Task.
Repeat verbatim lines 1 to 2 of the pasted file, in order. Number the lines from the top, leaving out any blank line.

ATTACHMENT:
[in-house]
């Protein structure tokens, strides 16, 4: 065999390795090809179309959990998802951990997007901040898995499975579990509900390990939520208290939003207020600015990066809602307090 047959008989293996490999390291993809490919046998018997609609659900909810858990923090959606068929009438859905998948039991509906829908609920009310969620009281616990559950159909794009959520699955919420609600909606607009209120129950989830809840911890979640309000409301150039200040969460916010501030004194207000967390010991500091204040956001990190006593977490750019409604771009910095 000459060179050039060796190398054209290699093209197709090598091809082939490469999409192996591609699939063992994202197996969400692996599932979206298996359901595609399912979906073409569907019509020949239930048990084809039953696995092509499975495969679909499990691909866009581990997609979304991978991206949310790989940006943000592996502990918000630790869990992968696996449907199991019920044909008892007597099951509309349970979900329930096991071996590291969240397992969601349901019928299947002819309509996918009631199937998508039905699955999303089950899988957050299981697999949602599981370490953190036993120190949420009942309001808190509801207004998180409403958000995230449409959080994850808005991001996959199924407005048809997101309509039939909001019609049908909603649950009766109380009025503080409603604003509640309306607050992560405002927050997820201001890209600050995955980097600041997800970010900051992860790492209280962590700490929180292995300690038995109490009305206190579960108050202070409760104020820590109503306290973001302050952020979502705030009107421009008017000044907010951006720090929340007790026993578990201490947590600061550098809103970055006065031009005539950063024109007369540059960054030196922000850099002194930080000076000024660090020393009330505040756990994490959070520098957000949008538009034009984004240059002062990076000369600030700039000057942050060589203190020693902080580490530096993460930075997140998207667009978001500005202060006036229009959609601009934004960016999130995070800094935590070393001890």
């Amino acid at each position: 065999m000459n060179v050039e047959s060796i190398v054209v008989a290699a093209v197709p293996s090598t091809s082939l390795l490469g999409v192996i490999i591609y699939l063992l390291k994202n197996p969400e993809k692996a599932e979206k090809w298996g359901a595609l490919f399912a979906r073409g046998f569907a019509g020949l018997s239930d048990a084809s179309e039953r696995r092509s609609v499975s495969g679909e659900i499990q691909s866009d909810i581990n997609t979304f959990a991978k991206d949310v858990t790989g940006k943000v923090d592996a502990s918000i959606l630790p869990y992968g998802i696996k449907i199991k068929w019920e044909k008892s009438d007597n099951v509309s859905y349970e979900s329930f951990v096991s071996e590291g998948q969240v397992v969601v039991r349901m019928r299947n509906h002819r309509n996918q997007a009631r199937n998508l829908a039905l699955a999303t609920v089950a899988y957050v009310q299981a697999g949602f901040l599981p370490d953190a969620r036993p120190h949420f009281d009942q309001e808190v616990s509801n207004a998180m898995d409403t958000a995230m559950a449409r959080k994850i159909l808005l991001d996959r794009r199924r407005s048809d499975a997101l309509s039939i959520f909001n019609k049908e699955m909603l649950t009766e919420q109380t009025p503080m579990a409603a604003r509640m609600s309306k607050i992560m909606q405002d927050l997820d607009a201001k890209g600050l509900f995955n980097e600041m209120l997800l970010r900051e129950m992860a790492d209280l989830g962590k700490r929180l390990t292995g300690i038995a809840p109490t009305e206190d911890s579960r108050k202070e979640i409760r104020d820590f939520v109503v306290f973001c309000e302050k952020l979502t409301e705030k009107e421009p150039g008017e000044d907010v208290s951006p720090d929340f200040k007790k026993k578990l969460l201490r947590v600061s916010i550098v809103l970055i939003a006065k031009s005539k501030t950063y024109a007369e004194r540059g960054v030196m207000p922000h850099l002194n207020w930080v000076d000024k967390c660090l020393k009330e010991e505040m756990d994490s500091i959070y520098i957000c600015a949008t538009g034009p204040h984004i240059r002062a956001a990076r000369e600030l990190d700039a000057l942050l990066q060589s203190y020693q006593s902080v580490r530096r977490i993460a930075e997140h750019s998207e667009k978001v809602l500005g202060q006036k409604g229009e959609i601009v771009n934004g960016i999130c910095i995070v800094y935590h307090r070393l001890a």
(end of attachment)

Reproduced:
[in-house]
């Protein structure tokens, strides 16, 4: 065999390795090809179309959990998802951990997007901040898995499975579990509900390990939520208290939003207020600015990066809602307090 047959008989293996490999390291993809490919046998018997609609659900909810858990923090959606068929009438859905998948039991509906829908609920009310969620009281616990559950159909794009959520699955919420609600909606607009209120129950989830809840911890979640309000409301150039200040969460916010501030004194207000967390010991500091204040956001990190006593977490750019409604771009910095 000459060179050039060796190398054209290699093209197709090598091809082939490469999409192996591609699939063992994202197996969400692996599932979206298996359901595609399912979906073409569907019509020949239930048990084809039953696995092509499975495969679909499990691909866009581990997609979304991978991206949310790989940006943000592996502990918000630790869990992968696996449907199991019920044909008892007597099951509309349970979900329930096991071996590291969240397992969601349901019928299947002819309509996918009631199937998508039905699955999303089950899988957050299981697999949602599981370490953190036993120190949420009942309001808190509801207004998180409403958000995230449409959080994850808005991001996959199924407005048809997101309509039939909001019609049908909603649950009766109380009025503080409603604003509640309306607050992560405002927050997820201001890209600050995955980097600041997800970010900051992860790492209280962590700490929180292995300690038995109490009305206190579960108050202070409760104020820590109503306290973001302050952020979502705030009107421009008017000044907010951006720090929340007790026993578990201490947590600061550098809103970055006065031009005539950063024109007369540059960054030196922000850099002194930080000076000024660090020393009330505040756990994490959070520098957000949008538009034009984004240059002062990076000369600030700039000057942050060589203190020693902080580490530096993460930075997140998207667009978001500005202060006036229009959609601009934004960016999130995070800094935590070393001890």